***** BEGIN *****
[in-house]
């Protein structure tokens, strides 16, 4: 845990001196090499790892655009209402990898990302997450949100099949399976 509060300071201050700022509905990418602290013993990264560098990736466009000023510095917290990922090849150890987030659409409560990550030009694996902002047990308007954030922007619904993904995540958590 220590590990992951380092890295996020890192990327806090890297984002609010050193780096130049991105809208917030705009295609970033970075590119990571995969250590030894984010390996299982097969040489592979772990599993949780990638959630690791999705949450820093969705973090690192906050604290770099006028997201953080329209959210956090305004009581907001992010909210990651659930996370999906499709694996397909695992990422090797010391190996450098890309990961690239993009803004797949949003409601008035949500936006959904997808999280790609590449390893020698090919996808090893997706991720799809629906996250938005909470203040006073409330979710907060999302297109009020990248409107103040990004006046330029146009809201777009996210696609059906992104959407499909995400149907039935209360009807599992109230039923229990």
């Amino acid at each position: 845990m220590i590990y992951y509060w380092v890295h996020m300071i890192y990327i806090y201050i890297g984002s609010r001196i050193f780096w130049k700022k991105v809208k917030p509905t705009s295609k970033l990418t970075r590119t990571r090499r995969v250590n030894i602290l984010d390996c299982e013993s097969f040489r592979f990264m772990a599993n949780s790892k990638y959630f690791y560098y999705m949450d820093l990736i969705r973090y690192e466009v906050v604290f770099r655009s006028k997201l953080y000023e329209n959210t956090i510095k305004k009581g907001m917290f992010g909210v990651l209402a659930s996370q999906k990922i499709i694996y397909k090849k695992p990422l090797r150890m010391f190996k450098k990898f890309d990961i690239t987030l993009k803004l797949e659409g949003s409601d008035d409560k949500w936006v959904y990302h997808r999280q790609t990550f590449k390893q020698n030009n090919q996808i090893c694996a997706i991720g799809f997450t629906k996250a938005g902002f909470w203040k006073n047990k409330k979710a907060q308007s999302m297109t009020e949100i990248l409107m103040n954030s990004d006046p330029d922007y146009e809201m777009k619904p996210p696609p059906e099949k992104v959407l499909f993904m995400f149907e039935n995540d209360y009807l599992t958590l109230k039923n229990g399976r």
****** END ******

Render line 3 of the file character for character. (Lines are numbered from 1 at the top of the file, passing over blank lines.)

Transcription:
């Amino acid at each position: 845990m220590i590990y992951y509060w380092v890295h996020m300071i890192y990327i806090y201050i890297g984002s609010r001196i050193f780096w130049k700022k991105v809208k917030p509905t705009s295609k970033l990418t970075r590119t990571r090499r995969v250590n030894i602290l984010d390996c299982e013993s097969f040489r592979f990264m772990a599993n949780s790892k990638y959630f690791y560098y999705m949450d820093l990736i969705r973090y690192e466009v906050v604290f770099r655009s006028k997201l953080y000023e329209n959210t956090i510095k305004k009581g907001m917290f992010g909210v990651l209402a659930s996370q999906k990922i499709i694996y397909k090849k695992p990422l090797r150890m010391f190996k450098k990898f890309d990961i690239t987030l993009k803004l797949e659409g949003s409601d008035d409560k949500w936006v959904y990302h997808r999280q790609t990550f590449k390893q020698n030009n090919q996808i090893c694996a997706i991720g799809f997450t629906k996250a938005g902002f909470w203040k006073n047990k409330k979710a907060q308007s999302m297109t009020e949100i990248l409107m103040n954030s990004d006046p330029d922007y146009e809201m777009k619904p996210p696609p059906e099949k992104v959407l499909f993904m995400f149907e039935n995540d209360y009807l599992t958590l109230k039923n229990g399976r």